"Don't you want your balloon?"

Great, a clown and a weeping angel in the same vicinity. *shudder*

The pointing makes this picture especially creepy.
The Northampton Clown first started popping up around September 2013 on Friday the 13th (of course). Since that time, his pictures have appeared on the news, he's started a Facebook page and, just last week, his identity was revealed.

News outlets are now reporting that the Northampton clown is a student named Alex Powell. Alex is a filmmaker who made a mockumentary about a clown in a similar getup a few months before the sightings began. However, even though the media is sure that the Northampton Clown is none other than Alex Powell, the Northampton Clown Facebook page simply states, "Don't worry, my identity is still safe. See you all soon! BEEP BEEP!" so perhaps the Northampton Clown is still out there. . .waiting to be found in the dark night.

 Well, I guess it's back to nightmares and bed-wetting for me.

Goodnight.


Monday, October 14, 2013

The Few, The Scared, The Nude

Nestled in between Allentown and Harrisburg, Pennsylvania is a little town called Sinking Spring. Sinking Spring has a population of a little over 4,000, yet it has caught the eye of the national news lately. Why? Because of their Haunted Scream Park called Shocktoberfest. At first glance, it looks like your standard Halloween haunted attraction fare. You've got a haunted hayride, a couple spook alleys and a midway to keep people fed and entertained while they're waiting. However, they also have a new attraction this year called The Naked and Scared Challenge, which, faithful readers, is exactly what it sounds like.


Yup. Some demented mind in Pennsylvania thought it would be a fun idea to have people go through their haunted house completely nude.

Now, yes, I've had those nightmares when I'm suddenly naked in front of a group of people, and yes, it was terrifying, but that's a completely different type of fear than being chased by a chainsaw-wielding maniac. Plus, I've witnessed the behind-the-scene antics of a haunted house before. Most of the people "working" there are young volunteers that had nothing better to do that night. So even though they may say "Participants are never in view of minors or non-participating customers," you're still being seen by the people you're with and the actors in the haunt. Plus, October is a cold month, especially in PA.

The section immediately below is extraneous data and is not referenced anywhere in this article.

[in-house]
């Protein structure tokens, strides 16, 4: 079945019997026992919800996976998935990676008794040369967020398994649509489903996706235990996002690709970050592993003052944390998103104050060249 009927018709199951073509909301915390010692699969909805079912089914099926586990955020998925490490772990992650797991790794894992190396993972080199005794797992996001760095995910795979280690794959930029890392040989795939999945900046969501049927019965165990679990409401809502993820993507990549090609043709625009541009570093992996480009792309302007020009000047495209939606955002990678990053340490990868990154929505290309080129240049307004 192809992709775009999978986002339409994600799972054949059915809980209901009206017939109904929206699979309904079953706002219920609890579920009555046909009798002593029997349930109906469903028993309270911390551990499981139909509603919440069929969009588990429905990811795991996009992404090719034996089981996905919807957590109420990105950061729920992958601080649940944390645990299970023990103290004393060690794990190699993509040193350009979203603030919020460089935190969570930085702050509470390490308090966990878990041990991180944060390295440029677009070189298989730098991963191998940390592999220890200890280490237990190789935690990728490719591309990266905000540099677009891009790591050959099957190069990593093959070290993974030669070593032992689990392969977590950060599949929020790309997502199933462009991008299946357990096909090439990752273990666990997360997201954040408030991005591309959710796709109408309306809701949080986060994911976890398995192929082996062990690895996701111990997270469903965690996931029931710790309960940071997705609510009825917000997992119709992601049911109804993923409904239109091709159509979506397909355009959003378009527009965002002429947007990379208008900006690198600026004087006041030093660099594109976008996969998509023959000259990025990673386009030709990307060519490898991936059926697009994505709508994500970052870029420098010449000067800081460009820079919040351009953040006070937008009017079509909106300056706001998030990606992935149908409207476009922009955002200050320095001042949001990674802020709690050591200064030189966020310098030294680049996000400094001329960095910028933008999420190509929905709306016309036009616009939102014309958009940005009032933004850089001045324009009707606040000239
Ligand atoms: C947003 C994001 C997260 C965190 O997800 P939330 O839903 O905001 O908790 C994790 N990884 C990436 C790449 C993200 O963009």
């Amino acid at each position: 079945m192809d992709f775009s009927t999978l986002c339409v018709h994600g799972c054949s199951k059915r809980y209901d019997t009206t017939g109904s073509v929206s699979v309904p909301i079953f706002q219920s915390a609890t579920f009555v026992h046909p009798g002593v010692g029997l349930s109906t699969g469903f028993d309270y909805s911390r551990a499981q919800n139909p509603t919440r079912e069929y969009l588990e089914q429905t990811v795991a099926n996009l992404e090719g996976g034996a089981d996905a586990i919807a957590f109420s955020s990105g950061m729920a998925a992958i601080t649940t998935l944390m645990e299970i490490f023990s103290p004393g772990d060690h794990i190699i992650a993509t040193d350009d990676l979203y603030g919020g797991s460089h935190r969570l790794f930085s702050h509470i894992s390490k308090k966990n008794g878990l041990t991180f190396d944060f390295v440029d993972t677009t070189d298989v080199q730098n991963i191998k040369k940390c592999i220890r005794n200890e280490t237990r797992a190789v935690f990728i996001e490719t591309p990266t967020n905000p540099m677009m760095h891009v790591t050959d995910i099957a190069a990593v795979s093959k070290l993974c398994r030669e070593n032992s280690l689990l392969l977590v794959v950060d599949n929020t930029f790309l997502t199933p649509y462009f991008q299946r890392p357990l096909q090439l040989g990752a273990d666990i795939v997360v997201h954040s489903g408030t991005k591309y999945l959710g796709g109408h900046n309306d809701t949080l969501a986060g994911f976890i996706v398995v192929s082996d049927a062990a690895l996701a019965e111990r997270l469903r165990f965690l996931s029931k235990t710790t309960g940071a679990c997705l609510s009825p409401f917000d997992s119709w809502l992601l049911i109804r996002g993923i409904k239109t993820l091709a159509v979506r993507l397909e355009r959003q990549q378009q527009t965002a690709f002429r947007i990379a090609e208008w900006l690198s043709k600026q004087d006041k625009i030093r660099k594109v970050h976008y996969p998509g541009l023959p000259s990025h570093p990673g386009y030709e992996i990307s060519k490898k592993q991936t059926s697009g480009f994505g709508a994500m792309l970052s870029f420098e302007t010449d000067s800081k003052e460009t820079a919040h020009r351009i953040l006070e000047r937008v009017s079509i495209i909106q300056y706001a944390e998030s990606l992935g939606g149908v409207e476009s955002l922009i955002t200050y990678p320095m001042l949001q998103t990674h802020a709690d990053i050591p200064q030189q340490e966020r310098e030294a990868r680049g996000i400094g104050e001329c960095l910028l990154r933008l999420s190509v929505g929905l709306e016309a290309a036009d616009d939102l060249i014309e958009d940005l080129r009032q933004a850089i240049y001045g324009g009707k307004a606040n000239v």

And apparently the fear was a little too real for a few of the township officials after this event got some national publicity, so Shocktoberfest has been asked to tone it down a bit. They've gotten rid of the nude option and only have the "prude" option, which means you can only go through in your underwear now.

Darn.

I guess my wife and I will have to cancel that road trip to Sinking Spring, Pennsylvania this Halloween. Oh well. There's always that naked Christmas sleigh ride in Alaska. . .

Monday, October 7, 2013

Screams from Room #209

Ok, faithful readers, I will admit that I've had some difficulty getting into the Halloween spirit this year. But this video, sent in by, alert reader, Dena, definitely gave me the creeps.

Quick Note: This is not one of those sudden jump-out videos. I wouldn't do that to you. . .in this post.



Now, there are a few of reasons why I think this video is fake. First of all, if it was recorded on September 4, 2003, why did it take so long for them to upload it? I mean, people have been uploading videos to YouTube since April 23, 2005 and people have been interested in the paranormal since at least September 10, 1993, so why would they wait until September 4, 2012 to upload it, never mind the fact that it's just getting popular just now in October of 2013. Wow. I think I put too many dates in that paragraph.

Also, why is it that we can hear Amy at the beginning of the audio, but not later on? And why can you hear John's muffled drive-thru speaker speech when he's outside of the room, but not when he's giving the description of what was in the room? Plus, the screams from room #209 come in a bit too clear, if we can't even hear John most of the time.

Furthermore, two seconds pass between the time the unnamed security manager says "John, are you there?" to when John walks back out of the room and is clearly not using his radio. And somehow, in those two seconds he manages to tell the security manager (and us, the audience) that he wants Amy to call the police, that there's no one in the room and that the furniture was all turned over. Then John puts the radio to his lips for one second, and manages to tell the security manager that the carpet was ripped up and the shower was on and, once again, there's nobody in there.

Finally, why didn't John turn on the light when he walked in the room? If I were John, turning on the lights would be the first thing I would do if I were to hear screams in a dark room -- call me crazy. A flashlight is a dark room is just asking for the spooky.

However, even if this video isn't real (which I doubt it is, because Jimmynut22, who uploaded it is also a filmmaker, apparently) (and he uploaded the exact same video with the title "Alien caught on camera" a day later on September 5, 2012), I still think it's effective as a creepy video and a fun way to kick off this Halloween season.